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Let us now praise famous cusswords

There have been a few times of late when I've been reluctant to recommend other blogs because they, in my opinion, are a bit too free tossing around profanities. I caught myself doing this again recently (sorry, Bruce), and it started me thinking about the whole notion of swearing.

Generally, I oppose the use of swear words. But it's not some vestige of Puritanism. I have nothing against them per se, but I feel they have been so often used and abused that they've lost their power. People drop the F-bomb and other similar terms with way too much casualness these days, it's lost most of its power.

To my way of thinking, swears are words of great power. They should be used sparingly, deliberately. The casual profanity of today has diluted these wonderful tools, making most people immune to their power -- much like the overuse of antibiotics has bred new, resistant strains of bacteria.

I don't mind the use of profanity if used for a purpose, or done creatively. That's one reason I greatly enjoy Laurence Simon's writing -- he just doesn't toss off the cussing, he puts effort and creativity behind each use. When he drops the F-bomb, he gets every bit of impact he can wrangle from it.

Words are important things, and some words have real power. And swears ought to be among them. When they are used casually, it robs them of that power. And it weakens the language.

Just listen to your average teenager at the mall. The last time I eavesdropped on some, I counted an average of three F-bombs per SENTENCE. And it wasn't even being used properly -- it was "filler," just dropped in where most people would say "um" or another meaningless sound. Further, it shows a severely limited vocabulary -- there are literally thousands of better words that could be used instead of the swear, but they simply are too ignorant or stupid to know them.

There is a real need for profanity in language. There are times when no other words will suffice. Once at work, I was putting some heavy stuff up on a high shelf. The stuff slipped, and several pounds slid down and landed squarely on my nose. The echoes of my F-bomb resounded throughout the entire workplace, and my boss's reaction? She knew I don't use such language casually. "Jay, just be more careful with that heavy stuff."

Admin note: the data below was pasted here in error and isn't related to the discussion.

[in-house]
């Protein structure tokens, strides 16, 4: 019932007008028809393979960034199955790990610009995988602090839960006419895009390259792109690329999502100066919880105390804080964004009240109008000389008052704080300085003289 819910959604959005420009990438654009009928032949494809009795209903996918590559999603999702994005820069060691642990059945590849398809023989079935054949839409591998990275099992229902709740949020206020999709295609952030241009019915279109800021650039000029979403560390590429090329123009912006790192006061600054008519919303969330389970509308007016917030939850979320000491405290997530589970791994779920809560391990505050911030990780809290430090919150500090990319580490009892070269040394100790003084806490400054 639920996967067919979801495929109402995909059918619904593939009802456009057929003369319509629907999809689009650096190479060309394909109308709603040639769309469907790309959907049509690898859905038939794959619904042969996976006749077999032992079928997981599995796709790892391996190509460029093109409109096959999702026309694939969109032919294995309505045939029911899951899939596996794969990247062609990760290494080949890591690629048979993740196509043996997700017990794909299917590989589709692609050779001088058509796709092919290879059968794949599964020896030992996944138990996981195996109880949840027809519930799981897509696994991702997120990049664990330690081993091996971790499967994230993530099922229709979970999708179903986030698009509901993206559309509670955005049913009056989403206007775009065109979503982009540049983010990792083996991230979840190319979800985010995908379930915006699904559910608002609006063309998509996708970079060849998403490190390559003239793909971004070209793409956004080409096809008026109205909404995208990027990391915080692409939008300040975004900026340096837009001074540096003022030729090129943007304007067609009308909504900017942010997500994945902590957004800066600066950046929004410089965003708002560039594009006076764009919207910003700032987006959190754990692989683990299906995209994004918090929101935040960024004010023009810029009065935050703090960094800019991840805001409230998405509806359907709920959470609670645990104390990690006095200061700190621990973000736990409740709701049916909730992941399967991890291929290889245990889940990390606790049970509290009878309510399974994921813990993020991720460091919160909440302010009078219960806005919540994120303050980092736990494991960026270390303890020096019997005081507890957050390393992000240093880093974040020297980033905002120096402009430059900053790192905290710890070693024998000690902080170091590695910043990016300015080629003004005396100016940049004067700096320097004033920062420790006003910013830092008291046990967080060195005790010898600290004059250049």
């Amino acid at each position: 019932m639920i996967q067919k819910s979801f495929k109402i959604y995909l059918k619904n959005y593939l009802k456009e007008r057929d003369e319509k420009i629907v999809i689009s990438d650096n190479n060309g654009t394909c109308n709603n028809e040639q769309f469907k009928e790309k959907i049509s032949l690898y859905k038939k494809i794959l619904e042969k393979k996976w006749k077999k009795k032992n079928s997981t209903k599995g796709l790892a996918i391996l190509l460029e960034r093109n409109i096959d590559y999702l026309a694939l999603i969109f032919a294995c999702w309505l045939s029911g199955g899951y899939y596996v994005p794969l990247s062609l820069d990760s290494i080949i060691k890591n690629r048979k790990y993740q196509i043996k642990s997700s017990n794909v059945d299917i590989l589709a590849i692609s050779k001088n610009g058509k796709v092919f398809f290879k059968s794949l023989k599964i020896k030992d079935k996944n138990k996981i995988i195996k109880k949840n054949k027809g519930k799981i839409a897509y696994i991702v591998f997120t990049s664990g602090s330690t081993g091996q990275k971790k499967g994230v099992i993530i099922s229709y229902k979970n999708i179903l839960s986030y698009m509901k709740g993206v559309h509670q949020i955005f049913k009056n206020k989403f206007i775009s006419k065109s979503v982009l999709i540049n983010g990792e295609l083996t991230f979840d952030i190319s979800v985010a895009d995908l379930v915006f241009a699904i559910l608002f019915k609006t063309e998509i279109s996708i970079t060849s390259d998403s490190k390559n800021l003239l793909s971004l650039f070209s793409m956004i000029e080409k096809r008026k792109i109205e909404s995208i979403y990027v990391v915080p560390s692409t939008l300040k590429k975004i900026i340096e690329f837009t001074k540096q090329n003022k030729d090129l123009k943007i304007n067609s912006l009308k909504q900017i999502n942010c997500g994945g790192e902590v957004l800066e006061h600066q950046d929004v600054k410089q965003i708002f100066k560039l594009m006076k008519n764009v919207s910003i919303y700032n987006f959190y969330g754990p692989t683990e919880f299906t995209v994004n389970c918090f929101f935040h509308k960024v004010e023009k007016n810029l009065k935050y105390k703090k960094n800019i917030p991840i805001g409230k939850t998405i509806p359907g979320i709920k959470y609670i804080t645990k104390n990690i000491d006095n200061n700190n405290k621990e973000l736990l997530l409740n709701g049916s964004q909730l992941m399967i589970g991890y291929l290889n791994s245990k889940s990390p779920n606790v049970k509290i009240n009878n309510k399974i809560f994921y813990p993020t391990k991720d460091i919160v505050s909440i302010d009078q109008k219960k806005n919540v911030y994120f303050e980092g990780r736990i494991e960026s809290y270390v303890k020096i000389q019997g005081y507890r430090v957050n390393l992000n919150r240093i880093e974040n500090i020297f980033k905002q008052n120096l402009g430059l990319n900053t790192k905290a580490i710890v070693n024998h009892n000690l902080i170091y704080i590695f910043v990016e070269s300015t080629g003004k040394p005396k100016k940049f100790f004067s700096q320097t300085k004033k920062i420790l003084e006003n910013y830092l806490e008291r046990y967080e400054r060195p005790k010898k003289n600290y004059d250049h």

We need strong words for stong circumstances, and we're rapidly losing the ones we have. And as people lose their ability to verbally express high outrage, they'll start finding new, non-verbal ways to express that -- just go poking through Democratic Underground. They've realized that they simply can't verbalize their outrage any more, so they go for other forms -- shock, violence, and outright hatred. It's bad, and it's getting worse.

And that's just a fucking shame.

J.

(Updated at noon to include a link to Laurence Simon's site. If you want specific examples, try here, here, or here -- where Lair makes it personal with me.)


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Comments (19)

Craptastic...... (Below threshold)
mesablue:

Craptastic...

I am reminded of the South ... (Below threshold)
Russ:

I am reminded of the South Park episode in which the word "shit" was used upwards of 100 times.

It was minor-league shocking, but by the end of the half hour it was getting to be downright irritating. The word had lost its shock value and rhetorical effectiveness.

Which, I think, was the whole point of the episode.

In defense of the SHoP, the... (Below threshold)

In defense of the SHoP, the owner (SixHertz) was a sailor and his major contributor (me, Tio Jaime) is in construction.

We're trying to clean it up, but as Tenacious D tells us, "The road is eff-ing hard, / The road is eff-ing tough-ah."

Profanity also serves the p... (Below threshold)
dchamil:

Profanity also serves the purpose of showing who must defer to whom, a purpose served in some other languages by certain honorific words. The boss can use profanity casually in your presence, but you better avoid it in his. The widespread use of profanity today is another example of our new coarse, rude America. In effect the speaker says, "I show common courtesy to no one!"

there are literally thou... (Below threshold)
TheEnigma:

there are literally thousands of better words that could be used instead of the swear, but they simply are too ignorant or stupid to know them.

You omitted two other important reasons. Most of today's children are simply too lazy to learn or take the time to use words of a non-foul nature.

They also lack the maturity to realize the use of such words, especially on a routine or excessive basis, does not show they are more mature than their peers, but are actually far less mature than those peers who use language without the use of profanity.

Oh yes, swear words are pow... (Below threshold)
Jewels:

Oh yes, swear words are powerful things. They are great idiot indicators.

Hamassholes is a swear word... (Below threshold)

Hamassholes is a swear word?